Further referring to Fig. 1, it is well known that the type of birefringent material employed, its thickness and the direction of an optic axis or optic axes thereof relative to the polarizing direction of an associated lightpolarizing layer, are control factors in the production of predetermined interference colors of a predetermined order or orders. In addition, other control factors, to be described, are present in constructions of the present invention. Transparent layer 20 is shown as being composed of or having formed thereon a plurality of substantially curved or lens-like portions, such as portions a, d, g or h of Fig. 13. These portions may be said to serve as small converging or cylindrical lenses which appropriately have focal lengths permitting a focus upon reflecting surface 14 or approximating said focus. Their lens-like properties alter the directions of rays incident surface 22 and produce varying retardation effects by varying path lengths or optical paths which light rays or vibration components are caused to traverse through different portions of the birefringent layer. This provides a variable retardation within each contoured portion or element, a plurality of which are employed in forming large areas of the composite material. A dominant interference color or hue may, however, be rendered visible throughout said large areas, the color having a depth or crystal-like quality which is provided by the substantially curved portions. Moreover, these portions constitute light-gathering elements for transmitting a maximum amount of light to the reflecting surface which is of importance where a polarizing layer is present in the assembly which may absorb a considerable percentage of incident light. Again, the substantially curved portions or elements, through their refracting properties, serve to enhance the visibility of interference colors when the assembly is viewed from acute angles and to diminish the loss of light which would occur if incident on a plane surface through surface reflection. The substantially curved or prismatic forms of elements of the present invention contribute to a dominant interference color or hue pervading large areas of composite materials described herein. This is achieved because formations of said elements are capable of similarly refracting and/or reflecting components of light with respect to the viewer at any given position. Layer 20 further acts as a protective layer for the assembly. Thus, it will be seen that substantially curved or prismatic portions or elements of layer 20, coacting with layers 18 and 16 and surface 14, provide a further control factor for improving the function of the assembly in various important respects relating to hue, quality and visibility of the interference colors produced.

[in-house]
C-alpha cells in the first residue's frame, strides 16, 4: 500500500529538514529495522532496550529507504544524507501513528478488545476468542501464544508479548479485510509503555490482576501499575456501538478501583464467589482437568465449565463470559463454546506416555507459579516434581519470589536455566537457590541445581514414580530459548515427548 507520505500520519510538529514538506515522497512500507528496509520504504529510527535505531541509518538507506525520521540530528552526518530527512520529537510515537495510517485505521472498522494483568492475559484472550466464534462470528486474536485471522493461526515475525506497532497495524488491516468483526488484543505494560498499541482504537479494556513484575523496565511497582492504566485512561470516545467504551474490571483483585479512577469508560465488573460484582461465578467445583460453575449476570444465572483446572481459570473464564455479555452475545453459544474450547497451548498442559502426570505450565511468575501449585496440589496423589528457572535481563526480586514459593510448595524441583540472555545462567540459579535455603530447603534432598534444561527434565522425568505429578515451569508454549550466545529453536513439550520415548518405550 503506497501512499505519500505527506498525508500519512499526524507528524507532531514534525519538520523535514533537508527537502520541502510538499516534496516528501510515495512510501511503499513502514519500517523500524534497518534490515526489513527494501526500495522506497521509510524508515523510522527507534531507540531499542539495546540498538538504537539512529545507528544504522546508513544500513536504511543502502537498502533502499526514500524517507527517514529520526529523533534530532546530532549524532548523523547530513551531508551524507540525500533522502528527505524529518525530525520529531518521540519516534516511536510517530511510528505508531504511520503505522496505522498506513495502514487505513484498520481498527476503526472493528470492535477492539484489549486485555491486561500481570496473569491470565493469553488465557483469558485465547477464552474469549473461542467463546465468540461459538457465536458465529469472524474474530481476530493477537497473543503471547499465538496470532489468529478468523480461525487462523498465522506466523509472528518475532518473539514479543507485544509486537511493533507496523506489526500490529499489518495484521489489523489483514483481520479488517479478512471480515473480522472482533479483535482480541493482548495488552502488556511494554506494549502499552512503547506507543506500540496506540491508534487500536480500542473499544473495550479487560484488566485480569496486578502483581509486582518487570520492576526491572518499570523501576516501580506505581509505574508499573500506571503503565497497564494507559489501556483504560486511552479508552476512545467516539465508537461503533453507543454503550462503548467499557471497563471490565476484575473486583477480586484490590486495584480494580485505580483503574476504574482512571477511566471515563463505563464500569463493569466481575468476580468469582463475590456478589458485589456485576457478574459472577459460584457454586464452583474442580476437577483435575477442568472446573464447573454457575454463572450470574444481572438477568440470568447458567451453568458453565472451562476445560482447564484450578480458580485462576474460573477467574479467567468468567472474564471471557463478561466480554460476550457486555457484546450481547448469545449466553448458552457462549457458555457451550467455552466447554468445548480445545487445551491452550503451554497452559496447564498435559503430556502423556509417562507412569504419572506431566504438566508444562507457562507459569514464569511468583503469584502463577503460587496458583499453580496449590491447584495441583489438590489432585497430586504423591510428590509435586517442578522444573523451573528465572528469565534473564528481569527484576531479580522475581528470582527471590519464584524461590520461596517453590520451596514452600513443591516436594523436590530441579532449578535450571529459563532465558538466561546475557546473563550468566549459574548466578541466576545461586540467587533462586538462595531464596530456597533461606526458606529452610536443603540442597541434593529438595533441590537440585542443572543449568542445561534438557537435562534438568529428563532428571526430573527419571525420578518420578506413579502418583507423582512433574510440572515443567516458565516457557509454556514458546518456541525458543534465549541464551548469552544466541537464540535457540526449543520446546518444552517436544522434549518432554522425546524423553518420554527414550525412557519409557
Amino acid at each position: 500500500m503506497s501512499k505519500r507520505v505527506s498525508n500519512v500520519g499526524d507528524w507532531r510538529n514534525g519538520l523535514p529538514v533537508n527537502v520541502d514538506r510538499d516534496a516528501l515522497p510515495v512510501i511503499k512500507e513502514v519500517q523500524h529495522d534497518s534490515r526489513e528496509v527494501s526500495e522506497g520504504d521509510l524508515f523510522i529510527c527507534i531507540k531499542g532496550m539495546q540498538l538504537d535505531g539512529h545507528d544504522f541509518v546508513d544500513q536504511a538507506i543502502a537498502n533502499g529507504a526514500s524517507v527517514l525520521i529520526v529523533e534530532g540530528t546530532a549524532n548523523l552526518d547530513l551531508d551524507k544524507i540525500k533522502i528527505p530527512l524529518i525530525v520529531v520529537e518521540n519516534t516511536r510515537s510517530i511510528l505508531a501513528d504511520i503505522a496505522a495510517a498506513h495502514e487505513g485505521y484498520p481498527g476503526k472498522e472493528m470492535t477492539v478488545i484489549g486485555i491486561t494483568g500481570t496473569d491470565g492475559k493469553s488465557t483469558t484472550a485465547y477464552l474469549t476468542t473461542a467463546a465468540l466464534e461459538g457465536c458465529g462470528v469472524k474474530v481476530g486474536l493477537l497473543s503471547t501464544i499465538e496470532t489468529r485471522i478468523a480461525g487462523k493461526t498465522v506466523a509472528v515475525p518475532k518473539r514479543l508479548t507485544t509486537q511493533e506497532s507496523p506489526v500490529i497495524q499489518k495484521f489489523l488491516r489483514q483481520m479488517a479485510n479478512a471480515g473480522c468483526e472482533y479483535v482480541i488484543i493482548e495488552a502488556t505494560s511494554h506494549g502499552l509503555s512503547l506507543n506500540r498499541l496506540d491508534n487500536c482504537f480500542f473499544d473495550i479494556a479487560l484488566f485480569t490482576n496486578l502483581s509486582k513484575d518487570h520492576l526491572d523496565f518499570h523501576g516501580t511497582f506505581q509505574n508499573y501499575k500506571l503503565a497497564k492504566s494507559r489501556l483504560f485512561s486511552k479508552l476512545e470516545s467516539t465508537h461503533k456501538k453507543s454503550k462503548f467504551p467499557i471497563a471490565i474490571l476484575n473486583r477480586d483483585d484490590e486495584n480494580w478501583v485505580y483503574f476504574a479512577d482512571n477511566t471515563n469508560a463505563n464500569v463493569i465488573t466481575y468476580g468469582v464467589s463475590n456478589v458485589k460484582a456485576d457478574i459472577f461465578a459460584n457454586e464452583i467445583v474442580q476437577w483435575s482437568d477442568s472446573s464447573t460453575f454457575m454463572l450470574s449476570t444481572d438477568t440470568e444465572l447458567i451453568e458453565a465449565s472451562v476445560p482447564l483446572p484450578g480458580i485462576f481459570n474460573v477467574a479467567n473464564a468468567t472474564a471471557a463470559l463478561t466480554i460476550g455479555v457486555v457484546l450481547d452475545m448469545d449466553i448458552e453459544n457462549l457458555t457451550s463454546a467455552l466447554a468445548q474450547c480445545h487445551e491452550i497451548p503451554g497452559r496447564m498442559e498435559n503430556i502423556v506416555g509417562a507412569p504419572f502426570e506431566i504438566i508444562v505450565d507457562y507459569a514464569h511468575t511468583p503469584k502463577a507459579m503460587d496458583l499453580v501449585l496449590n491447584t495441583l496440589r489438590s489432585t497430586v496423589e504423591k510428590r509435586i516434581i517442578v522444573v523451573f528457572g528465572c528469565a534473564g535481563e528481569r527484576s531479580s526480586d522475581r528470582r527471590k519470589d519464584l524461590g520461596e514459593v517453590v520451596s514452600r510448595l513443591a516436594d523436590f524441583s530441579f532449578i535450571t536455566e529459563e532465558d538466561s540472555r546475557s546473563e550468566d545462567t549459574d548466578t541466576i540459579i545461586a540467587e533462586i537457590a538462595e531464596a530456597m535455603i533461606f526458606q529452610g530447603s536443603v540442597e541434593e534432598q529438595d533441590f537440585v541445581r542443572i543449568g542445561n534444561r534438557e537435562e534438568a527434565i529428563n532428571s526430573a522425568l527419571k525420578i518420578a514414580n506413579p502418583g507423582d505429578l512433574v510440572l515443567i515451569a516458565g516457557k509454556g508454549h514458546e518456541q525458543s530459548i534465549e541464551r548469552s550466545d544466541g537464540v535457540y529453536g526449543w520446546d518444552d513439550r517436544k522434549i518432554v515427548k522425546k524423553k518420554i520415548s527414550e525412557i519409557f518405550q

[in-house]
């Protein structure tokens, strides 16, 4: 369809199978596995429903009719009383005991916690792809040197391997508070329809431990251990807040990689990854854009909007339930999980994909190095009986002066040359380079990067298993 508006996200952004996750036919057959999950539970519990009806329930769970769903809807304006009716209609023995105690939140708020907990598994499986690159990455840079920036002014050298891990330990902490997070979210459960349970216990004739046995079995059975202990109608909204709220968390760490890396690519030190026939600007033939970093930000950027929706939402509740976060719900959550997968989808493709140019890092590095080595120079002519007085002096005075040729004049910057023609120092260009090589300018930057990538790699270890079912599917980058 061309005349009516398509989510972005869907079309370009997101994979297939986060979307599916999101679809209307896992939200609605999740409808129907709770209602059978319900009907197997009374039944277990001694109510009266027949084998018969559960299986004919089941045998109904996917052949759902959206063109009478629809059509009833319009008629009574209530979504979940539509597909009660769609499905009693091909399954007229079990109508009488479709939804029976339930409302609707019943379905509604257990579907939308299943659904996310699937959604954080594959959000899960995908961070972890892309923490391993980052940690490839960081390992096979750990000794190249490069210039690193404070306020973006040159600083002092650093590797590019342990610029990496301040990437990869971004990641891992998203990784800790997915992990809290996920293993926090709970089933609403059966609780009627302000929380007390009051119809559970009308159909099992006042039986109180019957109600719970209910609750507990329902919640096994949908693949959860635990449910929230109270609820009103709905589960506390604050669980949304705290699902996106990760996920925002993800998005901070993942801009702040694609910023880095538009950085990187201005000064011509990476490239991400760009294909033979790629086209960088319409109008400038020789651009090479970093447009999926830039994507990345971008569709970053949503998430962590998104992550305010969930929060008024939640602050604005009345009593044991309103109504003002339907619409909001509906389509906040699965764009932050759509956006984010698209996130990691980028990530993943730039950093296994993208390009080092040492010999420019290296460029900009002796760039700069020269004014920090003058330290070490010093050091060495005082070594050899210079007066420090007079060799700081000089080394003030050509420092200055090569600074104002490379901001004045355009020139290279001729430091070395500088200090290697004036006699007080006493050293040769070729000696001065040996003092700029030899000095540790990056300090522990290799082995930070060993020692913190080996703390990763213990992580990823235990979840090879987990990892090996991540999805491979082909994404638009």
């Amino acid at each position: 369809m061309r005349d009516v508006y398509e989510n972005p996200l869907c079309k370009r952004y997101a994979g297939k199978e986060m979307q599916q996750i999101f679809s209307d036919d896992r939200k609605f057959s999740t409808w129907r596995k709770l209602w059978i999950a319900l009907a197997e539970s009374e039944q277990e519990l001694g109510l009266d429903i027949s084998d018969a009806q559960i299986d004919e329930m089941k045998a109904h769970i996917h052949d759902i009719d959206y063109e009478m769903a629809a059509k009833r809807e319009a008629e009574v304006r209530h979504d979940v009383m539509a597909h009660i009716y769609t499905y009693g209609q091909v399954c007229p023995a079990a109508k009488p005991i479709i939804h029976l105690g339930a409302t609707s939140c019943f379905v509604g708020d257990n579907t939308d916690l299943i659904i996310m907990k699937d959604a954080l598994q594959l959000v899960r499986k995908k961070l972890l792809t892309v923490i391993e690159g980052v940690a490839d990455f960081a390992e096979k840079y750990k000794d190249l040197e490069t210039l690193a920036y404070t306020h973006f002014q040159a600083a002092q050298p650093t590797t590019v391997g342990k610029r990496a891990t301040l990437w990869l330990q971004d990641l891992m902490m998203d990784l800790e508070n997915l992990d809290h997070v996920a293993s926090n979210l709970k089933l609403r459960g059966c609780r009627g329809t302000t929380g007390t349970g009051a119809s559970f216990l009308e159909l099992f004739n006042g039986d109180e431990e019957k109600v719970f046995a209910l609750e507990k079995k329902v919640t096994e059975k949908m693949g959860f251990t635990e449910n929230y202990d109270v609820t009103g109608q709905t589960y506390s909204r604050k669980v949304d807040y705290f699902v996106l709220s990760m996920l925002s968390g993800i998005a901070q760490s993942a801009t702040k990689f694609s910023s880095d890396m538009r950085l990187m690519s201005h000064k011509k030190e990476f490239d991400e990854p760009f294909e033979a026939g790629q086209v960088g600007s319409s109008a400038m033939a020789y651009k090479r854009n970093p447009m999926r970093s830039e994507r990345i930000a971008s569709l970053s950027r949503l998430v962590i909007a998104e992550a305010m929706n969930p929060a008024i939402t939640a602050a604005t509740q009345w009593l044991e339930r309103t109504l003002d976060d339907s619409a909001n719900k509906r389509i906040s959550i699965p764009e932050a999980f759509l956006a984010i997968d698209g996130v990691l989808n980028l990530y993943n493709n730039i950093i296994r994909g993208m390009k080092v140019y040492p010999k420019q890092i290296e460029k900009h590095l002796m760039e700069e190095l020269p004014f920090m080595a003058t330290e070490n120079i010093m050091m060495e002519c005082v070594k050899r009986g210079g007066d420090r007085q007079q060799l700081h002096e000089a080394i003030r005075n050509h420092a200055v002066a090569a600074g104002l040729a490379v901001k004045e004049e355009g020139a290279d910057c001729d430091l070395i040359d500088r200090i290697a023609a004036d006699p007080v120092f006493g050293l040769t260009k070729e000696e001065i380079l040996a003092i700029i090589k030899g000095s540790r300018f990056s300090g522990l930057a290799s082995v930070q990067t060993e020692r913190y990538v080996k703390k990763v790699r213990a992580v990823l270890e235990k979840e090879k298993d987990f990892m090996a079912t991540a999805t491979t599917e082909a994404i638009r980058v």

Again referring to Fig. 1, various forms of a reflecting surface 14 may be employed. A diffusing type of surface, such, for example, as the dull side of an aluminum foil, is particularly pleasing. A commercial grade of aluminum sheet having minute lines extending across its surface in a given direction will produce bands of light in surface elements as a and d of Fig. 13 extending at to the surface lines. A spectrally reflecting surface 14 will produce asterism in surface elements such as a of Fig. 12. While a neutral type of reflector, such as aluminum, is preferred, a gold reflector or some other preferentially light-absorbing or reflecting type may be employed. Other forms of reflecting surfaces are shown hereinafter. Layer 20, or any other layer, may contain a small quantity of a tint, dye or the like to produce a color through light absorption which coacts to modify the interference colors, above described, or to provide a more pronounced color when the assembly is viewed from acute angles. Any suitable dulling substance may be added to the material forming surface layer 20 to further reduce surface reflection. Light-diffusing particles may also be distributed therein for further improving acute angular viewing of the color effects.